Canadian Food Inspection Agency and United States Department of Agriculture
Regulatory Partnership Statement

The regulatory partnership between the United States Department of Agriculture (USDA) and the Canadian Food Inspection Agency (CFIA) establishes a new forum for enhanced regulatory cooperation as highlighted under the Canada – U.S. Regulatory Cooperation Council's (RCC) Joint Forward Plan released in August 2014. In meeting the key elements of the RCC Joint Forward Plan, CFIA and USDA have:

  • Established high-level partnership governance between the organizations' senior officials, which is supported by a technical level working group to review and track progress against medium- and longer-term regulatory alignment opportunities.
  • Implemented a bi-national work planning process that includes annual review of work plans to consider stakeholder input and provide for updates to senior officials on progress on regulatory cooperation initiatives.
  • Incorporated regular stakeholder engagement to inform senior officials on regulatory alignment opportunities and provide input on future work.

The scope of work under this partnership will be guided by the RCC Joint Forward Plan areas of commitments and will be determined through discussions between the CFIA, USDA's Animal and Plant Health Inspection Service and Food Safety and Inspection Service (FSIS), and their stakeholders to improve regulatory alignment. The regulatory partnership will focus on areas where regulated parties, consumers, and/or regulators can realize benefits without sacrificing outcomes related to plant health, animal health and food safety (meat and poultry). This effort is not intended to replace established consultation processes in relation to rule making or regulatory decision making.

Governance Structure

USDA and CFIA have established a senior level committee, co-chaired by the Vice-President, Policy and Programs of the CFIA and the Deputy Chief of Staff of the USDA, or their designees, to review progress on annual work plans and cooperative activities, and to discuss medium and longer-term regulatory alignment opportunities in the areas of animal health, plant health and food safety (meat and poultry). To support this work:

  • The Co-Chairs serve as an oversight body that provides overall regulatory direction, identifies collaborative opportunities, and reviews progress of the technical working groups' work plans and provides functional direction to those responsible for advancing them;
  • The committee will convene biannual meetings that will be led by the Co-Chairs of the senior level committee with other participants selected as appropriate according to agenda needs;
  • The Co-chairs will establish opportunities for stakeholders to meet at a bi-national level with senior officials to provide input on medium term opportunities and longer-term direction as well as at technical working group level to provide input and comments on annual work plans and other priorities;
  • The committee has established technical level working groups for plant health, animal health and food safety (meat and poultry) to develop annual work plans that address medium and longer-term regulatory alignment opportunities based on departmental input and stakeholder insight.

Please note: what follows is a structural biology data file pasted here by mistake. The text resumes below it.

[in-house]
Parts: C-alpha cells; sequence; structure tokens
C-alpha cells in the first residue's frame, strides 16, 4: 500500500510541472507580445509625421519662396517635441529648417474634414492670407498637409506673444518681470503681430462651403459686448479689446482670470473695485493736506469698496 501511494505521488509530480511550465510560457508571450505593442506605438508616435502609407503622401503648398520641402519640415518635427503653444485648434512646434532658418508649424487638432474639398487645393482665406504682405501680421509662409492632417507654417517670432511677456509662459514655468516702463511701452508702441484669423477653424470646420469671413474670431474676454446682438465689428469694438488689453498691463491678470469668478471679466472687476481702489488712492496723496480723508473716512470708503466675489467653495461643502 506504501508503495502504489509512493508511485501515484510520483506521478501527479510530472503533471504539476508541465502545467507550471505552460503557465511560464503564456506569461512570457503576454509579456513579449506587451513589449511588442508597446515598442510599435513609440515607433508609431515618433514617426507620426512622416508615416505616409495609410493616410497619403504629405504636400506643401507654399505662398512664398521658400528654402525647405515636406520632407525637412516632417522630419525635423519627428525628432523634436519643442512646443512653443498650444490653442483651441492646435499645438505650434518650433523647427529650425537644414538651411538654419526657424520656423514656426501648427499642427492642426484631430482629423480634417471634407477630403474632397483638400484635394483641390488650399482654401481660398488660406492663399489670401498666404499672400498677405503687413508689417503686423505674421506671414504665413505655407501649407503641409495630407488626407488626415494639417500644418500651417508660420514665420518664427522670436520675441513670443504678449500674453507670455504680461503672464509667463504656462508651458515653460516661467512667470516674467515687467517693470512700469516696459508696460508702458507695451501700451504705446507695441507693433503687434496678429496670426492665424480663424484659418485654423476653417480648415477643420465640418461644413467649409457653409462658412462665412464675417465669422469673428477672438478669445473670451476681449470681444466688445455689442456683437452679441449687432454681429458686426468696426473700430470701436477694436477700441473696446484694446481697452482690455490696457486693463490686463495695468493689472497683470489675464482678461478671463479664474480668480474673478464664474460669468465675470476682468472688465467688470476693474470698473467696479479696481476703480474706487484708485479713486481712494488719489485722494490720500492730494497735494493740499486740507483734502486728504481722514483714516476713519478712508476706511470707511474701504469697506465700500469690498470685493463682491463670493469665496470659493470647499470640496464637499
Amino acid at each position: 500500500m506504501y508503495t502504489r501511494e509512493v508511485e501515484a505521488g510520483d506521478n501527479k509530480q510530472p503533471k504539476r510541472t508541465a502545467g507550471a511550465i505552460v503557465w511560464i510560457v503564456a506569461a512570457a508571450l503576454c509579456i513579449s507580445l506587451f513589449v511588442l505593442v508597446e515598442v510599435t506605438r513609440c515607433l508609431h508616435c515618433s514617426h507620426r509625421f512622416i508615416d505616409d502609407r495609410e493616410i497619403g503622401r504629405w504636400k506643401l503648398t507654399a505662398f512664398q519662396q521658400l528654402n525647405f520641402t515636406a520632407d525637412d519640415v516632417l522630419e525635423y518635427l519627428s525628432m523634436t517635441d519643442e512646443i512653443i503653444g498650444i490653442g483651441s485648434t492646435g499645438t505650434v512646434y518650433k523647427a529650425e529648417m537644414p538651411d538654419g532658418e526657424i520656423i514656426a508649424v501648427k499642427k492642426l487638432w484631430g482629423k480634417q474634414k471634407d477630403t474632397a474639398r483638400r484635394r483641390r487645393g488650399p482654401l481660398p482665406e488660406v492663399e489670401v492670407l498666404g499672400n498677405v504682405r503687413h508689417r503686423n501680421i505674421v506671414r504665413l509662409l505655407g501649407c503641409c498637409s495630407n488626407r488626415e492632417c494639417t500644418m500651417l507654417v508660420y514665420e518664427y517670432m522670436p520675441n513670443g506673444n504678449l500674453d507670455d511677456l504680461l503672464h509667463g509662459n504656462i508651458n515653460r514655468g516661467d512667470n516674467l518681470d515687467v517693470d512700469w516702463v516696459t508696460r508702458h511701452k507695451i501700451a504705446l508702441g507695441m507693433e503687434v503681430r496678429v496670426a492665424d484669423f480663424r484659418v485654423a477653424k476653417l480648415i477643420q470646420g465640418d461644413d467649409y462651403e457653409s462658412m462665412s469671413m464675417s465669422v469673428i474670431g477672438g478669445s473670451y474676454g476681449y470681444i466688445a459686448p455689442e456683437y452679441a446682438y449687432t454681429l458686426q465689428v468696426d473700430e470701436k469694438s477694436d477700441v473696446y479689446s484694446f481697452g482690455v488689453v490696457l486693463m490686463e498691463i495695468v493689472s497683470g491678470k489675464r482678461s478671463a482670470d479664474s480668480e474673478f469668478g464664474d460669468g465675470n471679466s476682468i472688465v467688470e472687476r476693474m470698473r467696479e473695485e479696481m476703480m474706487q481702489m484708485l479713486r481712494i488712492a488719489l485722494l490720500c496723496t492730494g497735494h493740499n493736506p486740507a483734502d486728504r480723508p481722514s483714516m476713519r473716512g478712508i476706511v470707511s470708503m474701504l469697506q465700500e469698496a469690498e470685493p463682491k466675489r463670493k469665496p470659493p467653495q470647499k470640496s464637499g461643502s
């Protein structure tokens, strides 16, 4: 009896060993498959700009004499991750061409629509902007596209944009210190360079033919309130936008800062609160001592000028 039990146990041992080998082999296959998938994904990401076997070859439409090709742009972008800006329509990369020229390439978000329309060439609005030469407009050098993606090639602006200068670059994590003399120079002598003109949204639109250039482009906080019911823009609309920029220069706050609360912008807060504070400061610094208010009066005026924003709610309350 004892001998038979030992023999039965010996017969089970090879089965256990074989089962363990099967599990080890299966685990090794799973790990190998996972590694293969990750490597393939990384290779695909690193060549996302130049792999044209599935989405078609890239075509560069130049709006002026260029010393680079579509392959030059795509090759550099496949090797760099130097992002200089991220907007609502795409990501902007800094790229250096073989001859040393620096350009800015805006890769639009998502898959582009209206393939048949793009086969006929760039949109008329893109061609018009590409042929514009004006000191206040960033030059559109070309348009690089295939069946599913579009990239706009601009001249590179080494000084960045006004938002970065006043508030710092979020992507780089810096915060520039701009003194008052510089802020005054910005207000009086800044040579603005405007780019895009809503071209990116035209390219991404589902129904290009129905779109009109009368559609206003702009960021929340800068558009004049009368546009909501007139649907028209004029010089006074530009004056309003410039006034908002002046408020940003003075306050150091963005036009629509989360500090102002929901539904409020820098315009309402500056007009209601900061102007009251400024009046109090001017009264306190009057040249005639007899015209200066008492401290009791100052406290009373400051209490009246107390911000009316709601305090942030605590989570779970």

Work Plans

USDA and CFIA will identify work plan priorities informed by a number of factors focusing on the costs and benefits directed at the public/consumers, industry, and the regulators. Work plans may include, but are not limited to:

  • Increasing cooperation, and understanding between USDA and CFIA with respect to each other's regulatory processes, policies, programs and assessments;
  • Exchanging information to support regulatory cooperation on plant health, animal health and food safety (meat and poultry), standards, and risk management, including adopting, when desirable and where possible, consistent regulatory practices and approaches; and
  • Identifying strategies for overcoming regulatory, administrative and other barriers to greater cooperation and alignment, and taking appropriate actions.

Work plans will be reviewed annually and will be posted on the Canada and U.S. RCC websites.

Stakeholder Engagement

USDA and CFIA will invite a wide range of stakeholders, including regulated parties, consumers, and industry groups, to an annual RCC Co-Chair meeting/stakeholder event to provide bi-national information to the senior level committee regarding industry and consumer trends and the potential implications to help inform cooperative activities going forward.

Stakeholders will be asked to provide information pertaining to:

  • Trends with specific reference to where they feel adjustments to regulatory systems and overall direction may be required.
  • New technology or innovations in the sector that would serve to initiate early agency discussion on how to approach these in the future.
  • Issues that are seen as near-term priorities and costs associated with misalignment or the opportunity to assist in priority setting activities.

CFIA and USDA technical working groups will also regularly engage with stakeholders through joint conference calls or webinars to identify new areas of opportunity and to inform annual work planning, as well as to outline progress over the previous work term. Technical working groups will plan separate stakeholder outreach sessions for animal health, plant health, and food safety (meat and poultry) stakeholders.

The agencies will utilize, but are not limited to, the following stakeholder events: public meetings and hearings, stakeholder dialogues with industry and consumer groups, and the annual RCC stakeholder/Co-Chair meeting.

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